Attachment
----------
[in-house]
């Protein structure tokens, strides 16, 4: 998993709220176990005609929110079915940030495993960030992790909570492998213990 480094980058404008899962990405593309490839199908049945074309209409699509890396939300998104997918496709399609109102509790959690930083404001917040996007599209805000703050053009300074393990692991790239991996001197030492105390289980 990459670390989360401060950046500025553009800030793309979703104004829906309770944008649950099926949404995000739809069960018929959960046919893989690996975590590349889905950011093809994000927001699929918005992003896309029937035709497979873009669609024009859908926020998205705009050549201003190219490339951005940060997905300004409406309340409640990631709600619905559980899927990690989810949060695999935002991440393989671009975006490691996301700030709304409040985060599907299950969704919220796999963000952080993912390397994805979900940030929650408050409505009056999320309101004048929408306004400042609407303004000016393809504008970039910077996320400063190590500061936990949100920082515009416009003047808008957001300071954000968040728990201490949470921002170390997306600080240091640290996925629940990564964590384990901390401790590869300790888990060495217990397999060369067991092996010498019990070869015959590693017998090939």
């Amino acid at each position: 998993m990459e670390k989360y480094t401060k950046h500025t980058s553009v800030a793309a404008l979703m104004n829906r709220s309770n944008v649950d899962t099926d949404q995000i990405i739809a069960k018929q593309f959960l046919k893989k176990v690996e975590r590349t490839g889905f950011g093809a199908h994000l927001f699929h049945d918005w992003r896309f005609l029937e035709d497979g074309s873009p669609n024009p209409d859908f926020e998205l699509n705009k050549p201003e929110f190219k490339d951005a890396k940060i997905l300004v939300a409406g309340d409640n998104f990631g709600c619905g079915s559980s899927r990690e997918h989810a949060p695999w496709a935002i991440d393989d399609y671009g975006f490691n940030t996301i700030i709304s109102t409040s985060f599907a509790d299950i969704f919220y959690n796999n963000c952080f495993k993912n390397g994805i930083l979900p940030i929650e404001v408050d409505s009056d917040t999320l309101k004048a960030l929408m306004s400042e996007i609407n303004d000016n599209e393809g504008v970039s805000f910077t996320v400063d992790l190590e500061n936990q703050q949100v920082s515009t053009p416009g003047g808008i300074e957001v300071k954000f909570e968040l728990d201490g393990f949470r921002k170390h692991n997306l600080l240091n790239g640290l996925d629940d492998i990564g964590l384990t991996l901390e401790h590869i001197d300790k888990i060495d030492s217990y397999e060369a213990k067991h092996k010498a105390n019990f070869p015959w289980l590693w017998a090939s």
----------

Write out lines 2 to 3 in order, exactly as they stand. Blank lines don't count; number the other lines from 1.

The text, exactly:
């Protein structure tokens, strides 16, 4: 998993709220176990005609929110079915940030495993960030992790909570492998213990 480094980058404008899962990405593309490839199908049945074309209409699509890396939300998104997918496709399609109102509790959690930083404001917040996007599209805000703050053009300074393990692991790239991996001197030492105390289980 990459670390989360401060950046500025553009800030793309979703104004829906309770944008649950099926949404995000739809069960018929959960046919893989690996975590590349889905950011093809994000927001699929918005992003896309029937035709497979873009669609024009859908926020998205705009050549201003190219490339951005940060997905300004409406309340409640990631709600619905559980899927990690989810949060695999935002991440393989671009975006490691996301700030709304409040985060599907299950969704919220796999963000952080993912390397994805979900940030929650408050409505009056999320309101004048929408306004400042609407303004000016393809504008970039910077996320400063190590500061936990949100920082515009416009003047808008957001300071954000968040728990201490949470921002170390997306600080240091640290996925629940990564964590384990901390401790590869300790888990060495217990397999060369067991092996010498019990070869015959590693017998090939």
């Amino acid at each position: 998993m990459e670390k989360y480094t401060k950046h500025t980058s553009v800030a793309a404008l979703m104004n829906r709220s309770n944008v649950d899962t099926d949404q995000i990405i739809a069960k018929q593309f959960l046919k893989k176990v690996e975590r590349t490839g889905f950011g093809a199908h994000l927001f699929h049945d918005w992003r896309f005609l029937e035709d497979g074309s873009p669609n024009p209409d859908f926020e998205l699509n705009k050549p201003e929110f190219k490339d951005a890396k940060i997905l300004v939300a409406g309340d409640n998104f990631g709600c619905g079915s559980s899927r990690e997918h989810a949060p695999w496709a935002i991440d393989d399609y671009g975006f490691n940030t996301i700030i709304s109102t409040s985060f599907a509790d299950i969704f919220y959690n796999n963000c952080f495993k993912n390397g994805i930083l979900p940030i929650e404001v408050d409505s009056d917040t999320l309101k004048a960030l929408m306004s400042e996007i609407n303004d000016n599209e393809g504008v970039s805000f910077t996320v400063d992790l190590e500061n936990q703050q949100v920082s515009t053009p416009g003047g808008i300074e957001v300071k954000f909570e968040l728990d201490g393990f949470r921002k170390h692991n997306l600080l240091n790239g640290l996925d629940d492998i990564g964590l384990t991996l901390e401790h590869i001197d300790k888990i060495d030492s217990y397999e060369a213990k067991h092996k010498a105390n019990f070869p015959w289980l590693w017998a090939s």